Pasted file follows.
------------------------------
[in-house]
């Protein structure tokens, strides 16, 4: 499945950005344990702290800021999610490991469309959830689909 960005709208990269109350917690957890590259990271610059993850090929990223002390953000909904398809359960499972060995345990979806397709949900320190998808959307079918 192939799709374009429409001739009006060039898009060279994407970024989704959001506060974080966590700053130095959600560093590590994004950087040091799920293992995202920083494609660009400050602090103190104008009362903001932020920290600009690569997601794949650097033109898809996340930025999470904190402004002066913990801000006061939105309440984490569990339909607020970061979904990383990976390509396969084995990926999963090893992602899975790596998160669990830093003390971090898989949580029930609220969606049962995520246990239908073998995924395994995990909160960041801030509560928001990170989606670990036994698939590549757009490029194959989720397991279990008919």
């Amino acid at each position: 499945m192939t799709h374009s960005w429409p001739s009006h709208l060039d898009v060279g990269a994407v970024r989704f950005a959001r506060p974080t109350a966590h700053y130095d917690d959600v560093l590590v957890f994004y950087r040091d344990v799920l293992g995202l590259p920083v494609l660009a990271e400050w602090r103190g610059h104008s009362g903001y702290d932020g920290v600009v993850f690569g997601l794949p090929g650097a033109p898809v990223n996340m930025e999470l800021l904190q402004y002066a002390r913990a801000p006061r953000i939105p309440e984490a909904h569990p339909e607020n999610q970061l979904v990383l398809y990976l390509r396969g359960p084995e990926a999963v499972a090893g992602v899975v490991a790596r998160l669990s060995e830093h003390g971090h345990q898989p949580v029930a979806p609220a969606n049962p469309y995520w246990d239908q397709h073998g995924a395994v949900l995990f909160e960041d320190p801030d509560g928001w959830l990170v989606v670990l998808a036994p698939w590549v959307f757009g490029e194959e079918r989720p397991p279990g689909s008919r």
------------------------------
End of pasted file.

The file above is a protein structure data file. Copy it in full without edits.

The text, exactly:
[in-house]
């Protein structure tokens, strides 16, 4: 499945950005344990702290800021999610490991469309959830689909 960005709208990269109350917690957890590259990271610059993850090929990223002390953000909904398809359960499972060995345990979806397709949900320190998808959307079918 192939799709374009429409001739009006060039898009060279994407970024989704959001506060974080966590700053130095959600560093590590994004950087040091799920293992995202920083494609660009400050602090103190104008009362903001932020920290600009690569997601794949650097033109898809996340930025999470904190402004002066913990801000006061939105309440984490569990339909607020970061979904990383990976390509396969084995990926999963090893992602899975790596998160669990830093003390971090898989949580029930609220969606049962995520246990239908073998995924395994995990909160960041801030509560928001990170989606670990036994698939590549757009490029194959989720397991279990008919």
């Amino acid at each position: 499945m192939t799709h374009s960005w429409p001739s009006h709208l060039d898009v060279g990269a994407v970024r989704f950005a959001r506060p974080t109350a966590h700053y130095d917690d959600v560093l590590v957890f994004y950087r040091d344990v799920l293992g995202l590259p920083v494609l660009a990271e400050w602090r103190g610059h104008s009362g903001y702290d932020g920290v600009v993850f690569g997601l794949p090929g650097a033109p898809v990223n996340m930025e999470l800021l904190q402004y002066a002390r913990a801000p006061r953000i939105p309440e984490a909904h569990p339909e607020n999610q970061l979904v990383l398809y990976l390509r396969g359960p084995e990926a999963v499972a090893g992602v899975v490991a790596r998160l669990s060995e830093h003390g971090h345990q898989p949580v029930a979806p609220a969606n049962p469309y995520w246990d239908q397709h073998g995924a395994v949900l995990f909160e960041d320190p801030d509560g928001w959830l990170v989606v670990l998808a036994p698939w590549v959307f757009g490029e194959e079918r989720p397991p279990g689909s008919r």